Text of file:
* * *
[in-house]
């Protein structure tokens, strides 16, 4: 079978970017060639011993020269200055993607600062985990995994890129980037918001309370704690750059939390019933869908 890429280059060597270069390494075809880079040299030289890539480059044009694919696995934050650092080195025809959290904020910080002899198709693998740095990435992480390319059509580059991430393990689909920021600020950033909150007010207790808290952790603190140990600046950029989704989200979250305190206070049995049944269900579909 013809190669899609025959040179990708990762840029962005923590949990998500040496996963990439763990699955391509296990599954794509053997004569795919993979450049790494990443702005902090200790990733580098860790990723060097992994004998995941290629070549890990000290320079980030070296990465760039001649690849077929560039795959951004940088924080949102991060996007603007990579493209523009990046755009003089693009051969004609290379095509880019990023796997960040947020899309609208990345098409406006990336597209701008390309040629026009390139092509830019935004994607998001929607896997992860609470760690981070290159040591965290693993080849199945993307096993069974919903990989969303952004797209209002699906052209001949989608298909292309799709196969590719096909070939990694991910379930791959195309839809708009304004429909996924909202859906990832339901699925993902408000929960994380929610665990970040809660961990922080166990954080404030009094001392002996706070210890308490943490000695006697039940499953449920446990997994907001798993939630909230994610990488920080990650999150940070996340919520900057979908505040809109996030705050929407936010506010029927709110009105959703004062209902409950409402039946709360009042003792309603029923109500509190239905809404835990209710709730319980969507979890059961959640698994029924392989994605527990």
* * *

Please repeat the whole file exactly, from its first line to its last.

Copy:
[in-house]
């Protein structure tokens, strides 16, 4: 079978970017060639011993020269200055993607600062985990995994890129980037918001309370704690750059939390019933869908 890429280059060597270069390494075809880079040299030289890539480059044009694919696995934050650092080195025809959290904020910080002899198709693998740095990435992480390319059509580059991430393990689909920021600020950033909150007010207790808290952790603190140990600046950029989704989200979250305190206070049995049944269900579909 013809190669899609025959040179990708990762840029962005923590949990998500040496996963990439763990699955391509296990599954794509053997004569795919993979450049790494990443702005902090200790990733580098860790990723060097992994004998995941290629070549890990000290320079980030070296990465760039001649690849077929560039795959951004940088924080949102991060996007603007990579493209523009990046755009003089693009051969004609290379095509880019990023796997960040947020899309609208990345098409406006990336597209701008390309040629026009390139092509830019935004994607998001929607896997992860609470760690981070290159040591965290693993080849199945993307096993069974919903990989969303952004797209209002699906052209001949989608298909292309799709196969590719096909070939990694991910379930791959195309839809708009304004429909996924909202859906990832339901699925993902408000929960994380929610665990970040809660961990922080166990954080404030009094001392002996706070210890308490943490000695006697039940499953449920446990997994907001798993939630909230994610990488920080990650999150940070996340919520900057979908505040809109996030705050929407936010506010029927709110009105959703004062209902409950409402039946709360009042003792309603029923109500509190239905809404835990209710709730319980969507979890059961959640698994029924392989994605527990």